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Why I Hate All Career Guide Books
on June 10, 2008
I do hate all career guide books.
Except this one. Short. Focused. Keeping it real. And no worksheets.
As an executive working for top Human Resources management in a Fortune 100 company, I have read many career guides. And I have been asked to recommend career guides by concerned friends, usually for their kids. And they are all padded, boring, time-wasting books. Especially the ones with tests and worksheets. Did I mention I hate worksheets?
Here is a book based on a special perspective -- Shelly Cryer is a professional who is in the streets 24/7 with the real people who really know what it takes to work in the nonprofit sector. She is an expert communicator, and impatient to get her ideas across to you -- you'll feel like she is talking to you as a best friend with inside information as you read. And it is a pleasure to finally read a book not filled with true, but tired tropes about networking and how to inflate your resume.
This book is down in the trenches where a good first impression counts, but communicating accurately and tersely gets you noticed. Nonprofits after all have to do more with less, and that includes less time for fluff. Here are two examples which I know to be true from experience, and have never seen in another career book: Do not use the static-ridden, dead-voice cell phone for outreach, stick with a conventional land-line for important calls to get your human nuances across. And here is a big clue, email is a great way to communicate instantly, but do not take any less time crafting your email than you would a serious business letter. How true; email's spontaneous nature seems to sap politeness and logical structure from so many communications I get.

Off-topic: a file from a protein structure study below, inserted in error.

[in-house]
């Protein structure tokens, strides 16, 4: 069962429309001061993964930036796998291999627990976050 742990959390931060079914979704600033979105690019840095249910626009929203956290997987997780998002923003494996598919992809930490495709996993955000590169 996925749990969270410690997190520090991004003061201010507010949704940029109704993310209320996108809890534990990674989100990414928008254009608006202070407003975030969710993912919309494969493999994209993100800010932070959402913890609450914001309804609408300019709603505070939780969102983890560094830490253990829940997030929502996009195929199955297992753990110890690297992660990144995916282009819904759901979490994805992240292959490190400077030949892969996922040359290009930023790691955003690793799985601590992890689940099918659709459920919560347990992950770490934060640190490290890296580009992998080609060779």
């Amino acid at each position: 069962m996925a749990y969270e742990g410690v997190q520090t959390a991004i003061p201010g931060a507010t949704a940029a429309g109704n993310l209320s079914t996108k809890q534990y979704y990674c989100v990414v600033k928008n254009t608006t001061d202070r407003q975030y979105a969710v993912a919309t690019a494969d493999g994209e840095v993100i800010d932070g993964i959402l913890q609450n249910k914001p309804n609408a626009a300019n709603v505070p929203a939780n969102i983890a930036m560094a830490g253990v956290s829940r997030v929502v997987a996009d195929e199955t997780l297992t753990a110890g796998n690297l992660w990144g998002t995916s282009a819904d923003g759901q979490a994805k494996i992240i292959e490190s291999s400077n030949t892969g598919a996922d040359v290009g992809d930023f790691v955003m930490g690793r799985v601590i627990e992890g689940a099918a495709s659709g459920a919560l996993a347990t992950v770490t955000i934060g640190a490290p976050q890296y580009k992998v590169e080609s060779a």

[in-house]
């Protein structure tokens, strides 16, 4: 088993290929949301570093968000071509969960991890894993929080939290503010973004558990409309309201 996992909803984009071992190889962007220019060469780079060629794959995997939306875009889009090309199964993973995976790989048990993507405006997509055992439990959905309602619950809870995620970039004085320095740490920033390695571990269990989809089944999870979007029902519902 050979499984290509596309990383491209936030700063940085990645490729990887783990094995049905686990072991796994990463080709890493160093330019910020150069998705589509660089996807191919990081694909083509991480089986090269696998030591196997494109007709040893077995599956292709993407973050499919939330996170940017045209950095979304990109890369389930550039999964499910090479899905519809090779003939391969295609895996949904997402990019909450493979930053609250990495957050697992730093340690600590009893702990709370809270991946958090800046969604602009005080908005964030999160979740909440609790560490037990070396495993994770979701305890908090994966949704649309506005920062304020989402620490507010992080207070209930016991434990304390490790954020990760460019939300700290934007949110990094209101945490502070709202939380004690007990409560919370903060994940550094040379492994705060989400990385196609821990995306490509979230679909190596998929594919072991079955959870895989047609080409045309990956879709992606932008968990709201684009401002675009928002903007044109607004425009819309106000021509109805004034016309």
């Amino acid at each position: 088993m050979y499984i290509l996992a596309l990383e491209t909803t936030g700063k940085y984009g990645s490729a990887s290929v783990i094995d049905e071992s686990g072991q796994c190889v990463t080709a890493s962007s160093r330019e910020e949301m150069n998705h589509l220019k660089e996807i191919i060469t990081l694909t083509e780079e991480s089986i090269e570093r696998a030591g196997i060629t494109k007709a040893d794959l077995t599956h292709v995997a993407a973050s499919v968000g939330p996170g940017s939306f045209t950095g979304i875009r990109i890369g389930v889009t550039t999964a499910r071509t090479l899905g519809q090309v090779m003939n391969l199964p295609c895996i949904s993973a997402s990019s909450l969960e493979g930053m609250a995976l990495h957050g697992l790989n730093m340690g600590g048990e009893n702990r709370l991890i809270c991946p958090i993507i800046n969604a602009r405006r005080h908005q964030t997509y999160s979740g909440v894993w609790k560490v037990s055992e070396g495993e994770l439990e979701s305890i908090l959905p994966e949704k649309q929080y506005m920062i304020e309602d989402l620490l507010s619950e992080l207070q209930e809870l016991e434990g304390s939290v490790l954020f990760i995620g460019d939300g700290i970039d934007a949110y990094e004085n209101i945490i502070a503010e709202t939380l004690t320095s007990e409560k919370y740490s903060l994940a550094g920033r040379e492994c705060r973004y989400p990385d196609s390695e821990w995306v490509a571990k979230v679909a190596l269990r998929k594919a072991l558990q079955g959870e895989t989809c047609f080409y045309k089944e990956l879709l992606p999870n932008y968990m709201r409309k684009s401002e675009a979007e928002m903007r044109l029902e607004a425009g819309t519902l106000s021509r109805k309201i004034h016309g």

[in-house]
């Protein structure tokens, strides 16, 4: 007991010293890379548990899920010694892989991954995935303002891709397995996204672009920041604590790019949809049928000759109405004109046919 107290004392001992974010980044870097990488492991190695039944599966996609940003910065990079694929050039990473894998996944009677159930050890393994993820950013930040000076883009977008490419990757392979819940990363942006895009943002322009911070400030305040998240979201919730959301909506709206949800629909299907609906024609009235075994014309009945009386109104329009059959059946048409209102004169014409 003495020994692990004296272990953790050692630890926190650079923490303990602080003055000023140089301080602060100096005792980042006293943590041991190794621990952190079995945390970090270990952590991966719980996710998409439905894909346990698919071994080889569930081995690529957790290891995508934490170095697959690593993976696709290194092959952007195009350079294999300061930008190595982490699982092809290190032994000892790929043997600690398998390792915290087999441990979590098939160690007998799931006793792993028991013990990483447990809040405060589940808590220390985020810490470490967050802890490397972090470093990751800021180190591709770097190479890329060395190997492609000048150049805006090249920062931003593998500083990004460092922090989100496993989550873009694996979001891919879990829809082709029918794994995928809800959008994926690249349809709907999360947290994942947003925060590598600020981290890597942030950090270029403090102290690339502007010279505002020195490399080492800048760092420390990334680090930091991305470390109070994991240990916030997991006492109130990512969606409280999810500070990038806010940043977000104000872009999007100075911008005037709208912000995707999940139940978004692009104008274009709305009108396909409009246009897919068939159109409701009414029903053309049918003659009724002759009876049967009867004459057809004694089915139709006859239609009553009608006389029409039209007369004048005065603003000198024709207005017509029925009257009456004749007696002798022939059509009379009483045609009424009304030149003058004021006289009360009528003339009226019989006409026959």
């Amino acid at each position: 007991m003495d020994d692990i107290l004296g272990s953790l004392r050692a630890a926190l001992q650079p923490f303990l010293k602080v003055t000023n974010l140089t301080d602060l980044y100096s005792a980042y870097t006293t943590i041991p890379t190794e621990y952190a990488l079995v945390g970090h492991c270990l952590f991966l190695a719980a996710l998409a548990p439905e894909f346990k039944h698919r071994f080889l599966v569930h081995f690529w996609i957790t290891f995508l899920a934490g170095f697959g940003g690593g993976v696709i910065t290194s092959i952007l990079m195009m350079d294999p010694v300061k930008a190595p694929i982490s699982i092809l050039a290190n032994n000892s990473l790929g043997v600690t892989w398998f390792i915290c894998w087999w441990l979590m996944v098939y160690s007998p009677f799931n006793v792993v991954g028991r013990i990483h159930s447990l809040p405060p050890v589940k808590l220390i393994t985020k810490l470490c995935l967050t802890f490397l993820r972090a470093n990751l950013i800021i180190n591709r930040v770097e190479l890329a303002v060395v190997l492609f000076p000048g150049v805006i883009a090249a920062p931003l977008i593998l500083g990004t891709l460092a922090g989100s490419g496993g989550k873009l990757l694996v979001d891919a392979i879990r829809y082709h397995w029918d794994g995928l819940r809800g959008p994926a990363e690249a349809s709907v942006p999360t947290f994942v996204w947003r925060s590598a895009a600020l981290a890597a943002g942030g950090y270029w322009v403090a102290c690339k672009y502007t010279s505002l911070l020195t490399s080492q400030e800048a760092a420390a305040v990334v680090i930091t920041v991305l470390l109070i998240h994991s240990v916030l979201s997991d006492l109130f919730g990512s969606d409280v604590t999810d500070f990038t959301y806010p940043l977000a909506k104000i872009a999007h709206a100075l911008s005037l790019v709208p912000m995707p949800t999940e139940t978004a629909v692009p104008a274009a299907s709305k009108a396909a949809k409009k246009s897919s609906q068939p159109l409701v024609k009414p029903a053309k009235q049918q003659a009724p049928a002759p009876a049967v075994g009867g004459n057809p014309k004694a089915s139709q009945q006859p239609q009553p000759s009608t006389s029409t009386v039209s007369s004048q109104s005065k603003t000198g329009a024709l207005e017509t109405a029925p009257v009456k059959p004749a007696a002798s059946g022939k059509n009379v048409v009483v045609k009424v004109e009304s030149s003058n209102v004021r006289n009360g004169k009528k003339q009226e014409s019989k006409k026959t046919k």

The index. This book has an index. Why should a slim volume like this (less than 300 pages) need an index? Well you can not live without Google can you? Think of this intelligently indexed book as having a built in search engine. So many books skimp and think they can get by with a table of contents with cute chapter titles.
This book is hard-hitting, with career profiles and interviews with true leaders in the nonprofit sector about their own careers. As proof that Shelly Cryer is saying "yo listen up my peeps!", each chapter has a quick review at the end which makes you really think about what you have just read. Not just the usual warmed-over summary, but a superb safety net to make sure you have caught on.
Want to do good in the world?
Want to wake up happy to go to work every day?
Buy this book; you may find your life's calling here.